Now remember all those years that Odysseus was gone.
Left behind Penelope and his little baby son.
Who now was grown, a fine young man whose name was Telemachus,
Old enough to drive a cart and drink the juice of Bacchus.
But when the men who lived in town thought Odi he was dead.
They hung around his house to lure his wife straight to their bed.
These surly suitors came each day, made merry in his house.
Ate his food and drank his wine and slaughtered all his cows.
To hold them off, Pen she said to each Tom, Dick and Harry,
“First I must weave this fine cloth before I choose to marry.”
She worked her loom every day, a proud and beauteous sight,
Then secretly undid her work in the darkness of the night.
The suitors grew suspicious and discovered her sly trick.
Antinous, the head man, called for a meeting quick.
He summoned Telemachus, said his Mama must decide,
And told him in no uncertain terms, “For sure, your Daddy died.”
Tele summoned up his courage and gave a might shout.
“You lawless, evil suitors, now you must get out!”
The suitors laughed and taunted him, “We’d like to see you try,
To throw us out, you puny runt, now go bake us a pie.”
Encouraged by Athena, Tele left to get some aid.
He sailed to Menelaus while Antinous planned a raid.
“When he comes back, we’ll ambush him and get rid of this punk,
Then tell his Mom he hit a rock and drowned when his ship sunk.”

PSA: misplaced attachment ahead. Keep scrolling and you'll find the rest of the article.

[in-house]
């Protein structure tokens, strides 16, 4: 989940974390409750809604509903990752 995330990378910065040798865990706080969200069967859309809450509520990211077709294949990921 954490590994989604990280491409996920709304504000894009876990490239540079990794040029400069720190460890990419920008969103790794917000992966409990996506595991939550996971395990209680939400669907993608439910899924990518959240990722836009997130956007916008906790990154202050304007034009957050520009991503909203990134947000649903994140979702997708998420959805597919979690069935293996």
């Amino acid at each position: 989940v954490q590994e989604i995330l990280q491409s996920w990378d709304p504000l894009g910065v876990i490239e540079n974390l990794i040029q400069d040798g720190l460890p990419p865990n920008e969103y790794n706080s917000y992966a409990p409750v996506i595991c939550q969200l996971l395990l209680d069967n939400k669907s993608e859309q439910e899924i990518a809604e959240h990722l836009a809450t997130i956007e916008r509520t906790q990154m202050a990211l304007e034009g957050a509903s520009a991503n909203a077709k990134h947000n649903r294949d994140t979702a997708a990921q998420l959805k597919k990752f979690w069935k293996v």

So that was the situation, in that ancient Greek nation,
When, instead of celebration, the ‘Dys found ruination.
Suitors hassling his wife and threatenin’ his son’s life,
Instead of peace and happiness, everywhere was strife.
But Athena was on hand, to carry out a plan.
She worked some plastic surgery, made Odi an old man.
And sent him to a swineherd, whose name was Eumaus,
Who killed a pig and roasted it and gave Odi some juice.
Now Euma worked for Odi in those former days of old,
But thought he was a stranger and so all the news he told,
Of the suitors and the weaving, that whole sad story,
Of the plot to kill off Odi’s son and steal his father’s glory.
Then Odi told a story, he spun a crafty fable,
Of how he’d seen Odysseus, still tall and strong and able.
Heading back to Ithaca in nine days or in ten,
To claim his wife, his home, his son and kill those surly men.
Eumaues shook his head and said, “I hope that this is true.
But I’ve heard so many lies, I think that this is too.”
Meanwhile in Sparta, Athena did warn Tele
“If you dock your boat in the normal place, they’ll stab you in the belly.
Land further south and get you to the keeper of the swine.
If you follow my directions, it all should turn out fine.”